If you're seeing this message, it means we're having trouble loading external resources on our website.

If you're behind a web filter, please make sure that the domains *.kastatic.org and *.kasandbox.org are unblocked.

Main content

Inferring population mean from sample mean

Much of statistics is based upon using data from a random sample that is representative of the population at large. From that sample mean, we can infer things about the greater population mean. We'll explain. Created by Sal Khan.

Want to join the conversation?

Video transcript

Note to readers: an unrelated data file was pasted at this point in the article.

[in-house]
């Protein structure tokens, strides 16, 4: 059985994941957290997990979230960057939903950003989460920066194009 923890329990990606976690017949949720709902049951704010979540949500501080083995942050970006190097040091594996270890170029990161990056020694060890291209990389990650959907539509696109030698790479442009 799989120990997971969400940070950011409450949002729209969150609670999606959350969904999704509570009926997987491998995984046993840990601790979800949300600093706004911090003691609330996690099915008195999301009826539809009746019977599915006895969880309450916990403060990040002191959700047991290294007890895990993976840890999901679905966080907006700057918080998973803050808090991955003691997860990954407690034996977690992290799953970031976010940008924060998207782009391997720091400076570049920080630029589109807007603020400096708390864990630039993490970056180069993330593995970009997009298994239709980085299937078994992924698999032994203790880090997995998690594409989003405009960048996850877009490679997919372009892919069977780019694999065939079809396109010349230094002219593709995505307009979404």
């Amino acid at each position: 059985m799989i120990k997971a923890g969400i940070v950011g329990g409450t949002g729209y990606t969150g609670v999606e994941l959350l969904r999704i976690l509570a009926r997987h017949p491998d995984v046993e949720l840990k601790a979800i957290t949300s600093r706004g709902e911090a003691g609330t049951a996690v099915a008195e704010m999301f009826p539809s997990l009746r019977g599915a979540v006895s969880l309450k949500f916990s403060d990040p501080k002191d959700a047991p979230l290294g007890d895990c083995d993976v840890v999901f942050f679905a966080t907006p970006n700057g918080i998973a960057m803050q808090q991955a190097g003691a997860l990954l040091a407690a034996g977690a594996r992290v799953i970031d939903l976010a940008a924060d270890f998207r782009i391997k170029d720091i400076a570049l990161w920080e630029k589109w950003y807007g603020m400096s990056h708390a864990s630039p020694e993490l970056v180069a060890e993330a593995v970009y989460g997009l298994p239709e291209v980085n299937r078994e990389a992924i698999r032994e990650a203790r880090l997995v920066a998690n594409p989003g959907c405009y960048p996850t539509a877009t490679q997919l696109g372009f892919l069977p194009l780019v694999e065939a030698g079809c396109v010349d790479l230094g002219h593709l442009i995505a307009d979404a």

Let's say you're trying to design some type of a product for men. One that is somehow based on their height. And the product is for the United States. So ideally, you would like to know the mean height of men in the United States. Let me write this down. So how would you do that? And when I talk about the mean, I'm talking about the arithmetic mean. If I were to talk about some other types of means-- and there are other types of means, like the geometric mean-- I would specify it. But when people just say mean, they're usually talking about the arithmetic mean. So how would you go about finding the mean height of men in the United States? Well, the obvious one is, is you go and ask every or measure every man in the United States. Take their height, add them all together, and then divide by the number of men there are in the United States. But the question you'd ask yourself is whether that is practical. Because you have on the order-- let's see, there's about 300 million people in the United States. Roughly half of them will be men, or at least they'll be male, and so you will have 150 million, roughly 150 million men in the United States. So if you wanted the true mean height of all of the men United States, you would have to somehow survey-- or not even survey. You would have to be able to go and measure all 150 million men. And even if you did try to do that, by the time you're done, many of them might have passed away, new men will have been born, and so your data will go stale immediately. So it is seemingly impossible, or almost impossible, to get the exact height of every man in the United States in a snapshot of time. And so, instead, what you do is say, well, look, OK, I can't get every man, but maybe I can take a sample. I could take a sample of the men in the United States. And I'm going to make an effort that it's a random sample. I don't want to just go sample 100 people who happen to play basketball, or played basketball for their college. I don't want to go sample 100 people who are volleyball players. I want to randomly sample. Maybe the first person who comes out of the mall in a random town, or in several towns, or something like that. Something that should not be based in any way, or skewed in any way, by height. So you take a sample and from that sample you can calculate a mean of at least the sample. And you'll hope that that is indicative of-- especially if this was a reasonably random sample-- you'll hope that was indicative of the mean of the entire population. And what you're going to see in much of statistics it is all about using information, using things that we can calculate about a sample, to infer things about a population. Because we can't directly measure the entire population. So for example, let's say-- And if you're actually trying to do this, I would recommend doing at least 100 data points, or 1,000, and later on we'll talk about how you can think about whether you've measured enough or how confident you can be. But let's just say you're a little bit lazy, and you just sample five men. And so you get their five heights. Let's say one is 6.2 feet. Let's say one is 5.5 feet-- 5.5 feet would be 5 foot, 6 inches. Let's say one ends up being 5.75 feet. Another one is 6.3 feet. Another is 5.9 feet. Now, if these are the ones that you happen to sample, what would you get for the mean of this sample? Well let's get our calculator out. And we get 6.2 plus 5.5 plus 5.75 plus 6.3 plus 5.9. The sum is 29.65. And then we want to divide by the number of data points we have. So we have five data points. So let's divide 29.65 divided by 5, and we get 5.93 feet. So here, our sample mean-- and I'm going to denote it with an x with a bar over it, is-- and I already forgot the number-- 5.93 feet. This is our sample mean, or, if we want to make it clear, sample arithmetic mean. And when we're taking this calculation based on a sample, and somehow we're trying to estimate it for the entire population, we call this right over here, we call it a statistic. Now, you might be saying, well, what notation do we use if, somehow, we are able to measure it for the population? Let's say we can't even measure it for the population, but we at least want to denote what the population mean is. Well if you want to do that, the population mean is usually denoted by the Greek letter mu. And so in a lot of statistics, it's calculating a sample mean in an attempt to estimate this thing that you might not know, the population mean. And these calculations on the entire population, sometimes you might be able to do it. Oftentimes, you will not be able to do it. These are called parameters. So what you're going to find in much of statistics, it's all about calculating statistics for a sample, finding these sample statistics in order to estimate parameters for an entire population. Now the last thing I want to do is introduce you to some of the notation that you might see in a statistics textbook that looks very math-y and very difficult. But hopefully, after the next few minutes, you'll appreciate that it's really just doing exactly what we did here-- adding up the numbers and dividing by the number of numbers you add. If you had to do the population mean, it's the exact same thing. It's just many, many more numbers in this context. You have to add up 150 million numbers and divide by 150 million. So how do mathematicians talk about an operation like that-- adding up a bunch of numbers and then dividing by the number of numbers? Let's first think about the sample mean, because that's where we actually did the calculation. So a mathematician might call each of these data points-- let's say they'll call this first one right over here x sub 1. They'll call this one x sub 2. They'll call this one x sub 3. They'll call this one-- when I say sub, I'm really saying subscript 1, subscript 2, subscript 3. They could call this x subscript 4. They could call this x subscript 5. And so if you had n of these you would just keep going. x subscript 6, x subscript seven, all the way to x subscript n. And so to take the sum of all of these, they would denote it as let me write it right over here. So they will say that the sample mean is equal to the sum of all my x sub i's-- so the way you can conceptualize it, these i's will change. In this case, the i started at 1. The i's are going to start at 1 until the size of our actual sample. So all the way until n. In this case n was equal to 5. So this is literally saying this is equal to x sub 1 plus x sub 2 plus x sub 3, all the way to the nth one. Once again, in this case, we only had five. Now, are we done? Is this what the sample mean is? Well, no, we aren't done. We don't just add up all of the data points. We then have to divide by the number of data points there are. So this might look like very fancy notation, but it's really just saying, add up your data points and divide by the number of data points you have. And this capital Greek letter sigma literally means sum. Sum all of the x i's, from x sub 1 all the way to x sub n, and then divide by the number of data points you have. Now let's think about how we would denote the same thing but, instead of for the sample mean, doing it for the population mean. So the population mean, they will denote it with mu, we already talked about that. And here, once again you're going to take the sum, but this time it's going to be the sum of all of the elements in your population. So your x sub i's-- and you'll still start at i equals 1. But it usually gets denoted that, hey you're taking the whole population, so they'll often put a capital N right over here to somehow denote that this is a bigger number than maybe this smaller n. But once again, we are not done. We have to divide by the number of data points that we are actually summing. And so this, once again, is the same thing as x sub 1 plus x sub 2 plus x sub 3-- all the way to x sub capital N, all of that divided by capital N. And once again, in this situation, we found this practical. We found this impractical. We can debate whether we took enough data points on our sample mean right over here. But we're hoping that it's at least somehow indicative of our population mean.